The Government of British Columbia’s Budget 2022 announced today reflects a status quo funding of public education in BC, according to BC Teachers’ Federation President Teri Mooring. “Unfortunately, in the context of high inflation rates, the overall increase of 3.83% in public school funding for K–12 is expected to fall short of the high rates of inflation we are seeing across Canada,” said Mooring.
The most significant expenditure in the budget is for increases to student enrolment, with more than 23,000 additional students expected to enter BC’s public school system over the next three years. Funding for these projected increases is reflected in the budget.
The second largest expenditure is the transfer of responsibility for childcare to the Ministry of Education. “It is critical that any and all plans for integrated childcare in BC schools, such as the seamless childcare program, be fully funded; otherwise, it will further exacerbate the overall underfunding of our public schools,” Mooring added.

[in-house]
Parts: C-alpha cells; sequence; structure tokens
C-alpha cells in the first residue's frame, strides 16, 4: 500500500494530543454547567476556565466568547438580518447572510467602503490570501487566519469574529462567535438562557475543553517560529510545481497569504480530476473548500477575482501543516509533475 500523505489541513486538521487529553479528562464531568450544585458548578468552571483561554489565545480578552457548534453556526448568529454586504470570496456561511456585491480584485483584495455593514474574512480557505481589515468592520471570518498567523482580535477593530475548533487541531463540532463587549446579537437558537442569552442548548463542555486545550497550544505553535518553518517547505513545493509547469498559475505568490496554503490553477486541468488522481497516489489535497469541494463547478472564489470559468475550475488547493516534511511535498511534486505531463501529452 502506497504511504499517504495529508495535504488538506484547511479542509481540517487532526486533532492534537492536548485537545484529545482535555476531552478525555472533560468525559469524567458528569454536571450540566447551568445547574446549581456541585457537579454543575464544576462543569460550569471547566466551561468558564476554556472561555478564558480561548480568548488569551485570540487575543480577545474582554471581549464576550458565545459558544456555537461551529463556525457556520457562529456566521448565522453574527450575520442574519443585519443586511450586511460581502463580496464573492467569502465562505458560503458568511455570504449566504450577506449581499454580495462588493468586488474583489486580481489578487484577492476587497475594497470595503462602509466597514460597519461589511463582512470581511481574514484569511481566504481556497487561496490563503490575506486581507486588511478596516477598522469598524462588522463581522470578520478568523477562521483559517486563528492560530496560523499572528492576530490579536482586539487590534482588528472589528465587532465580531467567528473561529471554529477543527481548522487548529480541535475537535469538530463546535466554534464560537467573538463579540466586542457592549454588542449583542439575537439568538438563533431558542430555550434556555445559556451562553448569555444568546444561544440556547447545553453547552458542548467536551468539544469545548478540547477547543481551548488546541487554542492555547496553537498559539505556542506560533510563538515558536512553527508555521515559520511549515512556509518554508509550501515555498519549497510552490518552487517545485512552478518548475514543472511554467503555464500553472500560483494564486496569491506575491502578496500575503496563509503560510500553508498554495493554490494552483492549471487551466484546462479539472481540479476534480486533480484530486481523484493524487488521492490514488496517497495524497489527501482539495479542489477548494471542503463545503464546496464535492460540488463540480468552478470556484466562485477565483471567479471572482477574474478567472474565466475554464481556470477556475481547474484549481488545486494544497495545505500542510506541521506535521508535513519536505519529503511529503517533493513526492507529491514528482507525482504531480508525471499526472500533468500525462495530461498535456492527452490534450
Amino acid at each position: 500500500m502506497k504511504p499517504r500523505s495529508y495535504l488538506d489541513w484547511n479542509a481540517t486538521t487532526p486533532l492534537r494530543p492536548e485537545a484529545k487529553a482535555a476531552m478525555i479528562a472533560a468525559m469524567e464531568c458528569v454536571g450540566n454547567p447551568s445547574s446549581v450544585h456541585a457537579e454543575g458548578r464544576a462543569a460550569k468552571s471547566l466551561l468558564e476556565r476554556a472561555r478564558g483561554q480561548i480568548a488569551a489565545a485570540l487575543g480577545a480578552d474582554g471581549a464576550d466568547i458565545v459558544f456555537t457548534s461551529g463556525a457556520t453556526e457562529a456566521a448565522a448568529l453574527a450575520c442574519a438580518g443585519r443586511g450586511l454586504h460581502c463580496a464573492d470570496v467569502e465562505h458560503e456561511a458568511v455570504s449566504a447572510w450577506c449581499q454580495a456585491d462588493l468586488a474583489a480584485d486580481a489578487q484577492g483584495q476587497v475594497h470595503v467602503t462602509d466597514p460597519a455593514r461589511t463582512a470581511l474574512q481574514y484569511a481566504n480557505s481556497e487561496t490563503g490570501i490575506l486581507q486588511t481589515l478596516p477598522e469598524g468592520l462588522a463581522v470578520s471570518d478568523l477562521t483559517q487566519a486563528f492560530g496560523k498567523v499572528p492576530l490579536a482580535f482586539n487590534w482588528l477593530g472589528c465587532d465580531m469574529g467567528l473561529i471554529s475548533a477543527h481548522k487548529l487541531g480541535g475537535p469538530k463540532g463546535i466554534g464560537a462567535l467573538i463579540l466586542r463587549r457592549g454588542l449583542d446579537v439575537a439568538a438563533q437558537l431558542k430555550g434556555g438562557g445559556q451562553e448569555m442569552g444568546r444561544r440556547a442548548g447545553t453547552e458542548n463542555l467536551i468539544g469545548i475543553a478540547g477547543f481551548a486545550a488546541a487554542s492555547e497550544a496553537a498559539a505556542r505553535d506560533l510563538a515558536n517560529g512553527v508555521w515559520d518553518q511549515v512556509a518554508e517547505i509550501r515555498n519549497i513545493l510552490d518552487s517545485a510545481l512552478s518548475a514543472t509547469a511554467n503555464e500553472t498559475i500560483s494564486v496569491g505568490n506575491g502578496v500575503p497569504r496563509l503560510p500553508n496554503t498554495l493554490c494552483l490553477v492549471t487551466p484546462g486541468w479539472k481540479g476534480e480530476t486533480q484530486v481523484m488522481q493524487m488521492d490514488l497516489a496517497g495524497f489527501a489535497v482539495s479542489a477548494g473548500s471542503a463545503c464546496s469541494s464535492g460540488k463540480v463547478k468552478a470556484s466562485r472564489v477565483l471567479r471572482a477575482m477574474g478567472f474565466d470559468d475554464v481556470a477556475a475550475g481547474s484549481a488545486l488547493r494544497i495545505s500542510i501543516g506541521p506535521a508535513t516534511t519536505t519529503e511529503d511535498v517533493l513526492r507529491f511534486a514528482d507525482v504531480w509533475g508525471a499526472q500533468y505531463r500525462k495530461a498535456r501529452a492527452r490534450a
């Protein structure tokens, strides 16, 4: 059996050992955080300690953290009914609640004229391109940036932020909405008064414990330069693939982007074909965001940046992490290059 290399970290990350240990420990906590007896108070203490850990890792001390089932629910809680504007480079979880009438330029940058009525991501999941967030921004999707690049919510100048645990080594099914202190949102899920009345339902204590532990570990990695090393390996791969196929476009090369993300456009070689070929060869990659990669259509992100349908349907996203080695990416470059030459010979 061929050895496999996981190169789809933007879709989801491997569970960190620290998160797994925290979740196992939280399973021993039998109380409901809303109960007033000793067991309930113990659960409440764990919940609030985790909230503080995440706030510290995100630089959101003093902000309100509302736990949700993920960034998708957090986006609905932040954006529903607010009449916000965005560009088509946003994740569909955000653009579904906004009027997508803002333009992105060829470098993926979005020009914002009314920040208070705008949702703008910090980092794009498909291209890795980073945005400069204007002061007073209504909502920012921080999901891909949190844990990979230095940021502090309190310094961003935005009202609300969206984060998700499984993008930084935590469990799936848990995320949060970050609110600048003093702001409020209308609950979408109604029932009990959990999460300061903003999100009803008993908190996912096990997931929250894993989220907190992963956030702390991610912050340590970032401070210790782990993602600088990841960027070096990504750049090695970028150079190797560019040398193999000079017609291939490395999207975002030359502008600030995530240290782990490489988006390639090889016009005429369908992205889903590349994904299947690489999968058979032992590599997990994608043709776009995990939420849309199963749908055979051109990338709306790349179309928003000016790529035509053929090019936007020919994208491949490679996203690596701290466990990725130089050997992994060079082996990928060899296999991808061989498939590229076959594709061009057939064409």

Mooring noted a number of concerning omissions from today’s budget announcement by the Minister of Finance, including:
- no plans to address the critical teacher shortage in BC, which disproportionately affects disabled students and learners with diverse needs.
- no meaningful changes to address the systemic underfunding of inclusive education to support equitable access and outcomes for students with disabilities and diverse needs.
- no funding earmarked for resources and training to support reconciliation in schools.
- no dedicated funding for K–12 as part of the COVID-19 Response and Recovery budget, despite the continued costs as BC moves into recovery, particularly around further improvements to ventilation systems.
The BCTF will be releasing a detailed analysis of the provincial budget in the coming days.